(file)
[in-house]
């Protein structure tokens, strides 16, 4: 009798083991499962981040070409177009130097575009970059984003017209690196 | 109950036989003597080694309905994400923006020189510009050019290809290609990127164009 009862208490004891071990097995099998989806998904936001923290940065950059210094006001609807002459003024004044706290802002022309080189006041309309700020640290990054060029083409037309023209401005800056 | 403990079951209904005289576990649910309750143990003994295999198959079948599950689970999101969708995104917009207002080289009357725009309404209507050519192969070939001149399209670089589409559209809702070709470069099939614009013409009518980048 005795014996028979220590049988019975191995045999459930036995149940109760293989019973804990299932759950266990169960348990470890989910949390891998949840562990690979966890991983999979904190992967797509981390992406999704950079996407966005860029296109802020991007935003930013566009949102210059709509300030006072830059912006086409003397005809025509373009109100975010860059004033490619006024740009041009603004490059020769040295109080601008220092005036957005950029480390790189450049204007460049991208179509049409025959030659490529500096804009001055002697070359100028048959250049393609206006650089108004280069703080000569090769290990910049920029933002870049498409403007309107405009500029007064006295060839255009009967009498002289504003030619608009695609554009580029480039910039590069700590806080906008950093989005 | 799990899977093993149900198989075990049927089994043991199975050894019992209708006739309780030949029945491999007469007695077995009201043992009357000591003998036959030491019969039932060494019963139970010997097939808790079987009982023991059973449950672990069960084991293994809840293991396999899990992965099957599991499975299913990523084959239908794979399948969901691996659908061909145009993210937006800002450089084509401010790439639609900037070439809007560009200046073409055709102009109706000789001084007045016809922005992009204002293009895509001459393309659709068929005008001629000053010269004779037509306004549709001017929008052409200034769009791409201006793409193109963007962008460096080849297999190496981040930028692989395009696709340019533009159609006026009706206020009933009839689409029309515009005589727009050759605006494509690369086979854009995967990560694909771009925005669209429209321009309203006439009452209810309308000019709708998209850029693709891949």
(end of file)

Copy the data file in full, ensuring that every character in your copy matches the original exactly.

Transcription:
[in-house]
């Protein structure tokens, strides 16, 4: 009798083991499962981040070409177009130097575009970059984003017209690196 | 109950036989003597080694309905994400923006020189510009050019290809290609990127164009 009862208490004891071990097995099998989806998904936001923290940065950059210094006001609807002459003024004044706290802002022309080189006041309309700020640290990054060029083409037309023209401005800056 | 403990079951209904005289576990649910309750143990003994295999198959079948599950689970999101969708995104917009207002080289009357725009309404209507050519192969070939001149399209670089589409559209809702070709470069099939614009013409009518980048 005795014996028979220590049988019975191995045999459930036995149940109760293989019973804990299932759950266990169960348990470890989910949390891998949840562990690979966890991983999979904190992967797509981390992406999704950079996407966005860029296109802020991007935003930013566009949102210059709509300030006072830059912006086409003397005809025509373009109100975010860059004033490619006024740009041009603004490059020769040295109080601008220092005036957005950029480390790189450049204007460049991208179509049409025959030659490529500096804009001055002697070359100028048959250049393609206006650089108004280069703080000569090769290990910049920029933002870049498409403007309107405009500029007064006295060839255009009967009498002289504003030619608009695609554009580029480039910039590069700590806080906008950093989005 | 799990899977093993149900198989075990049927089994043991199975050894019992209708006739309780030949029945491999007469007695077995009201043992009357000591003998036959030491019969039932060494019963139970010997097939808790079987009982023991059973449950672990069960084991293994809840293991396999899990992965099957599991499975299913990523084959239908794979399948969901691996659908061909145009993210937006800002450089084509401010790439639609900037070439809007560009200046073409055709102009109706000789001084007045016809922005992009204002293009895509001459393309659709068929005008001629000053010269004779037509306004549709001017929008052409200034769009791409201006793409193109963007962008460096080849297999190496981040930028692989395009696709340019533009159609006026009706206020009933009839689409029309515009005589727009050759605006494509690369086979854009995967990560694909771009925005669209429209321009309203006439009452209810309308000019709708998209850029693709891949």